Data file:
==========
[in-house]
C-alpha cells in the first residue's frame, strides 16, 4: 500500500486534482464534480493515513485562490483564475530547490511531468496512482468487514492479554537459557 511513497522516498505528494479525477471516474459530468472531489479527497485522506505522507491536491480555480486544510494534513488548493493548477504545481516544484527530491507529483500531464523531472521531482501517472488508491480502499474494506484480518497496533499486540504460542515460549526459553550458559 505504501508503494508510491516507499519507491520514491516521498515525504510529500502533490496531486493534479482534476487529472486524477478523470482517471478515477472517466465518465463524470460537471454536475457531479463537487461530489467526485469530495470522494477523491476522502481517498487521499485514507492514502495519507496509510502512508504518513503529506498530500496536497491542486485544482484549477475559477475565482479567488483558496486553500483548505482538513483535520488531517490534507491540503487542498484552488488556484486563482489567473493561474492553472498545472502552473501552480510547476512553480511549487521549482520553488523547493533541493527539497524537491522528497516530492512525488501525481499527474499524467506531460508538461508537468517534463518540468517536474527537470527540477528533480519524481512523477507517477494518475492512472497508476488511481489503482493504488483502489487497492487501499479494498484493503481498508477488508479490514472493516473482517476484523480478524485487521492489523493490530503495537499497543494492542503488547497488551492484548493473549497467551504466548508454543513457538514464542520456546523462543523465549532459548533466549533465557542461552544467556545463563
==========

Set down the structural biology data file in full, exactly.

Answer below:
[in-house]
C-alpha cells in the first residue's frame, strides 16, 4: 500500500486534482464534480493515513485562490483564475530547490511531468496512482468487514492479554537459557 511513497522516498505528494479525477471516474459530468472531489479527497485522506505522507491536491480555480486544510494534513488548493493548477504545481516544484527530491507529483500531464523531472521531482501517472488508491480502499474494506484480518497496533499486540504460542515460549526459553550458559 505504501508503494508510491516507499519507491520514491516521498515525504510529500502533490496531486493534479482534476487529472486524477478523470482517471478515477472517466465518465463524470460537471454536475457531479463537487461530489467526485469530495470522494477523491476522502481517498487521499485514507492514502495519507496509510502512508504518513503529506498530500496536497491542486485544482484549477475559477475565482479567488483558496486553500483548505482538513483535520488531517490534507491540503487542498484552488488556484486563482489567473493561474492553472498545472502552473501552480510547476512553480511549487521549482520553488523547493533541493527539497524537491522528497516530492512525488501525481499527474499524467506531460508538461508537468517534463518540468517536474527537470527540477528533480519524481512523477507517477494518475492512472497508476488511481489503482493504488483502489487497492487501499479494498484493503481498508477488508479490514472493516473482517476484523480478524485487521492489523493490530503495537499497543494492542503488547497488551492484548493473549497467551504466548508454543513457538514464542520456546523462543523465549532459548533466549533465557542461552544467556545463563